Midway Tommy D's procedure is a great first cleanup. The magic in GOOP hand cleaner is mineral spirits - which dissolves old grease and wax without disturbing intact paint or varnish.


Tom

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Re: Dissolving old grease

Post by Paul Roberts »

OK, thanks Tom. I'll go GOOP. What about something like Dawn dish soap?
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Re: Dissolving old grease

Post by 40fordflathead »

Paint thinner and at tooth brush works well for me.
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Re: Dissolving old grease

Post by Midway Tommy D »

Paul Roberts wrote:
Sat Jan 02, 2021 11:05 pm
OK, thanks Tom. I'll go GOOP. What about something like Dawn dish soap?
I clean all my painted, anodized & plastic parts with Original Goop Hand Cleaner (no Pumice). I brush it on, let it sit for a few minutes & brush it around and rinse it off. Then I put them in warm water & Dawn, scrub them a little with the brush, rinse 'em off and dry 'em. It's a good mild way to get rid of all the old grease & grime.

I clean all my non-painted metal parts, brass, aluminum, steel, etc., in glass jar soak with lacquer thinner. Sometimes I'll let them soak for a day or two, or maybe even weeks, depending on whether or not I get sidetracked in the middle of a resto or service. When I take the parts out of the thinner I wipe 'em off & burnish 'em with a wire brush, 320 worn sanding pad or green 3M pad. That shines them right up.

Here are a disassembled, cleaned & ready to reassemble Shakespeare 2062 & Penn 712 I did awhile back as a comparison. Sizes are comparable. Penns seem to get the oohs & ahs but Shakespeares from that era are built just as darn good.






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Re: Dissolving old grease

Post by Paul Roberts »

Thanks, Tom. A very thorough and helpful post. Guess what I have to be careful of are the corrosive cleaners. Looks like I may also have to get a set of gunsmithing screwdrivers.
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Re: Dissolving old grease

Post by jgestar »

Paul Roberts wrote:
Sat Jan 02, 2021 11:05 pm
OK, thanks Tom. I'll go GOOP. What about something like Dawn dish soap?
Full disclosure here, my first step is always to slather the reel with Dawn liquid and scrub with a toothbrush. Old reels often need further cleaning, which is where solvents, GOOP, and ultrasonic cleaners are useful. Modern reels often come clean simply by cleaning with Dawn.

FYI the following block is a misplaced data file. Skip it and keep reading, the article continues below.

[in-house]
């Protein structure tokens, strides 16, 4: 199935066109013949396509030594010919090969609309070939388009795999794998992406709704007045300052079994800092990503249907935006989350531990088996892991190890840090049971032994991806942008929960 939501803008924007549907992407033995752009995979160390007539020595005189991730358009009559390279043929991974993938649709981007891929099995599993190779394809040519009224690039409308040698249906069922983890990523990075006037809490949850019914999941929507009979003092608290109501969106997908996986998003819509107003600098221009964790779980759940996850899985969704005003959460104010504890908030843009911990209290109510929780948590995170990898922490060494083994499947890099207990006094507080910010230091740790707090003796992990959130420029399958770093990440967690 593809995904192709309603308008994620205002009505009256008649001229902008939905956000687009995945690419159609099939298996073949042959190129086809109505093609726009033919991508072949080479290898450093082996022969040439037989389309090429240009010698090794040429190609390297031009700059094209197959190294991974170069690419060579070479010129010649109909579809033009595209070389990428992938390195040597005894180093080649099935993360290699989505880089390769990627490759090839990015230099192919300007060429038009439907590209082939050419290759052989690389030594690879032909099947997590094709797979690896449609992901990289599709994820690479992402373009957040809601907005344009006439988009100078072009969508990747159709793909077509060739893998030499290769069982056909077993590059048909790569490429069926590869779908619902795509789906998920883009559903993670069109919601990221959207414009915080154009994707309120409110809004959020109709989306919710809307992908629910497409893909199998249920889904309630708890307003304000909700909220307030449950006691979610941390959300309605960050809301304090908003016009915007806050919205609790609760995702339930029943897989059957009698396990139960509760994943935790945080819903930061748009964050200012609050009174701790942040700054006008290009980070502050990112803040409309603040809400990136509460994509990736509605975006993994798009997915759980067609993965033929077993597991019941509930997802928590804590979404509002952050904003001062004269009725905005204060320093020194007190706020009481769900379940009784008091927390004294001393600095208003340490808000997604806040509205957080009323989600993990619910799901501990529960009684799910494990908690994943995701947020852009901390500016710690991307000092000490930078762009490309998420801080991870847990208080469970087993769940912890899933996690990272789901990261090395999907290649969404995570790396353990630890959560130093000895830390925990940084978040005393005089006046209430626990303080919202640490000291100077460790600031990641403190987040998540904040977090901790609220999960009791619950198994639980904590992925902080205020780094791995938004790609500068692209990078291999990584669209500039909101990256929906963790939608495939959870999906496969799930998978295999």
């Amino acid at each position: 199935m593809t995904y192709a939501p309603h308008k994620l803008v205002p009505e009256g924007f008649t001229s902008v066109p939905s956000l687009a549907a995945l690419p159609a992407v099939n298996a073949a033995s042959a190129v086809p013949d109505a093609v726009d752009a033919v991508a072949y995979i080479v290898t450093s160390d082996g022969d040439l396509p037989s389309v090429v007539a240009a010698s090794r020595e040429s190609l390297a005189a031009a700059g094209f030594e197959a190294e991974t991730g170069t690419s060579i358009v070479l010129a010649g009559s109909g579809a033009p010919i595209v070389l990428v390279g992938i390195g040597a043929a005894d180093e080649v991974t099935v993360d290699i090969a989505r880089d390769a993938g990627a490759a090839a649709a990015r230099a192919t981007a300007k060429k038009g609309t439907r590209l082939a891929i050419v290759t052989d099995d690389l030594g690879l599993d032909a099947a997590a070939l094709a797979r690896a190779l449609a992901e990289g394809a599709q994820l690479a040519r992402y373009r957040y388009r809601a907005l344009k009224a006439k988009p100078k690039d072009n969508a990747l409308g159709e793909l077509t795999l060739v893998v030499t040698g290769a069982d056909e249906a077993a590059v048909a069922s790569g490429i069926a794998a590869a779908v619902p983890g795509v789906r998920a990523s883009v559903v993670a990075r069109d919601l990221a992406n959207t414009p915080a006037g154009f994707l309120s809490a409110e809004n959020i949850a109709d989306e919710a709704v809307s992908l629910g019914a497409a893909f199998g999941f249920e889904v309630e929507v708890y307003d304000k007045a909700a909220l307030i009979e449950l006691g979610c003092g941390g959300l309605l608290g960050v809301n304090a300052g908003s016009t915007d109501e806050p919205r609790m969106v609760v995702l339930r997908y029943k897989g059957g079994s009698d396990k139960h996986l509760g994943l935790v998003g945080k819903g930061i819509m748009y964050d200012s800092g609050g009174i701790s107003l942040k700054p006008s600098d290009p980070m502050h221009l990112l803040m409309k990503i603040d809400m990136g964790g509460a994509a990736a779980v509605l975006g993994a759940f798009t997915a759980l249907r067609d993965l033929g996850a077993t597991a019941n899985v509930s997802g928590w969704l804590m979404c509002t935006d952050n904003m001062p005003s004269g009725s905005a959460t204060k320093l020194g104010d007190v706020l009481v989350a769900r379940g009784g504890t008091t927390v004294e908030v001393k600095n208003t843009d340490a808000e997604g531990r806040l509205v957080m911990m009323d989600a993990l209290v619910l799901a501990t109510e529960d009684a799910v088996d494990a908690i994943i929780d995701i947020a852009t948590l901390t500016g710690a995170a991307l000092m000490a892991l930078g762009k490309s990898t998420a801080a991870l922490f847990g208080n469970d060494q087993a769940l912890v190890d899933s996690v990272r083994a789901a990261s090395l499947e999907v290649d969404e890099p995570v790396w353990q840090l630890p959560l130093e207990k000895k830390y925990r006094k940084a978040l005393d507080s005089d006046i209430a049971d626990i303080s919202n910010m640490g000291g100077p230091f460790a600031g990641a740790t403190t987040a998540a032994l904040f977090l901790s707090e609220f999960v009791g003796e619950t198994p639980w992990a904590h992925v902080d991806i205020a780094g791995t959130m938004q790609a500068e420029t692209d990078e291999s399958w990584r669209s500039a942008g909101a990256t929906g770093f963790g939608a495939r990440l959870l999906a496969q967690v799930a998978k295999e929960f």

The photo shows the pieces of a Holmes fly reel after scrubbing with Dawn. This removed grease (and loose paint due to a nasty decomposed fly line). The spindle (upper left) is still fouled with black grease. To clean the oil passage, the best option is ultrasonic cleaning with solvent. Solvent soaking the parts would eventually do the trick too. The other parts would be most easily cleaned by further treatment with GOOP.


Tom


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Re: Dissolving old grease

Post by Paul Roberts »

Thanks so much, Tom. Excellent article on US cleaning too.
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Re: Dissolving old grease

Post by Brian F. »

I just wipe down all of the reels I work on with Wet Ones wipes. When I had toddlers, the baby wipes worked just as well. They cut grease like any of the more toxic or industrial type cleaners. No soaking. The baby wipes were more fiberous so I like the cleaning wipes better. For grease in cracks and crannys, I squeeze some of the liquid on the area and use an electric toothbrush.
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Re: Dissolving old grease

Post by Paul Roberts »

:)) Thanks, Brian. Things get simpler and simpler the more I hear. I'm going to have a bench that looks like Midway Tom's before all is said and done. And... I'll probably end up using it all at one time or another. :)